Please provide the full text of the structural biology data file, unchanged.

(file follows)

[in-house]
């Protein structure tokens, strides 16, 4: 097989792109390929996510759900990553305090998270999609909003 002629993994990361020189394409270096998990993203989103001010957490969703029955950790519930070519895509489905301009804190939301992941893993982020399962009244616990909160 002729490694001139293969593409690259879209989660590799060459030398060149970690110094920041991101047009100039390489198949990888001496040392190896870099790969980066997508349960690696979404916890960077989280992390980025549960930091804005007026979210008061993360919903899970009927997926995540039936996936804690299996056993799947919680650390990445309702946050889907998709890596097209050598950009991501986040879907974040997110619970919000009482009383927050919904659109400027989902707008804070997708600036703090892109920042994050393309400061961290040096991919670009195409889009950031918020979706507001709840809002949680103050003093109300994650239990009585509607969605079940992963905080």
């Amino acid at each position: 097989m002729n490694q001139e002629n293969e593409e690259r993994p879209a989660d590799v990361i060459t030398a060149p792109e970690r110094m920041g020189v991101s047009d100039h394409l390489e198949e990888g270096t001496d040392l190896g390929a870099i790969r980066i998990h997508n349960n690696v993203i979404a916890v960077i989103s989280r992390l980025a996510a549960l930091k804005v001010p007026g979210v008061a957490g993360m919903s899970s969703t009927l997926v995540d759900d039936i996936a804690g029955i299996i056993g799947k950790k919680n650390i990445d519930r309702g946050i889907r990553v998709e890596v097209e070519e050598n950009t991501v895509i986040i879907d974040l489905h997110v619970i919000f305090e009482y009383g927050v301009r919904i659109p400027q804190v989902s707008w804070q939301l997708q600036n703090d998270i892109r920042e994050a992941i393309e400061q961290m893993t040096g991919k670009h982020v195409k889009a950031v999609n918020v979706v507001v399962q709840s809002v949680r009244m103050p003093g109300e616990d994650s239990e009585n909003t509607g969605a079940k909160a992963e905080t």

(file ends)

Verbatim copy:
[in-house]
């Protein structure tokens, strides 16, 4: 097989792109390929996510759900990553305090998270999609909003 002629993994990361020189394409270096998990993203989103001010957490969703029955950790519930070519895509489905301009804190939301992941893993982020399962009244616990909160 002729490694001139293969593409690259879209989660590799060459030398060149970690110094920041991101047009100039390489198949990888001496040392190896870099790969980066997508349960690696979404916890960077989280992390980025549960930091804005007026979210008061993360919903899970009927997926995540039936996936804690299996056993799947919680650390990445309702946050889907998709890596097209050598950009991501986040879907974040997110619970919000009482009383927050919904659109400027989902707008804070997708600036703090892109920042994050393309400061961290040096991919670009195409889009950031918020979706507001709840809002949680103050003093109300994650239990009585509607969605079940992963905080």
């Amino acid at each position: 097989m002729n490694q001139e002629n293969e593409e690259r993994p879209a989660d590799v990361i060459t030398a060149p792109e970690r110094m920041g020189v991101s047009d100039h394409l390489e198949e990888g270096t001496d040392l190896g390929a870099i790969r980066i998990h997508n349960n690696v993203i979404a916890v960077i989103s989280r992390l980025a996510a549960l930091k804005v001010p007026g979210v008061a957490g993360m919903s899970s969703t009927l997926v995540d759900d039936i996936a804690g029955i299996i056993g799947k950790k919680n650390i990445d519930r309702g946050i889907r990553v998709e890596v097209e070519e050598n950009t991501v895509i986040i879907d974040l489905h997110v619970i919000f305090e009482y009383g927050v301009r919904i659109p400027q804190v989902s707008w804070q939301l997708q600036n703090d998270i892109r920042e994050a992941i393309e400061q961290m893993t040096g991919k670009h982020v195409k889009a950031v999609n918020v979706v507001v399962q709840s809002v949680r009244m103050p003093g109300e616990d994650s239990e009585n909003t509607g969605a079940k909160a992963e905080t």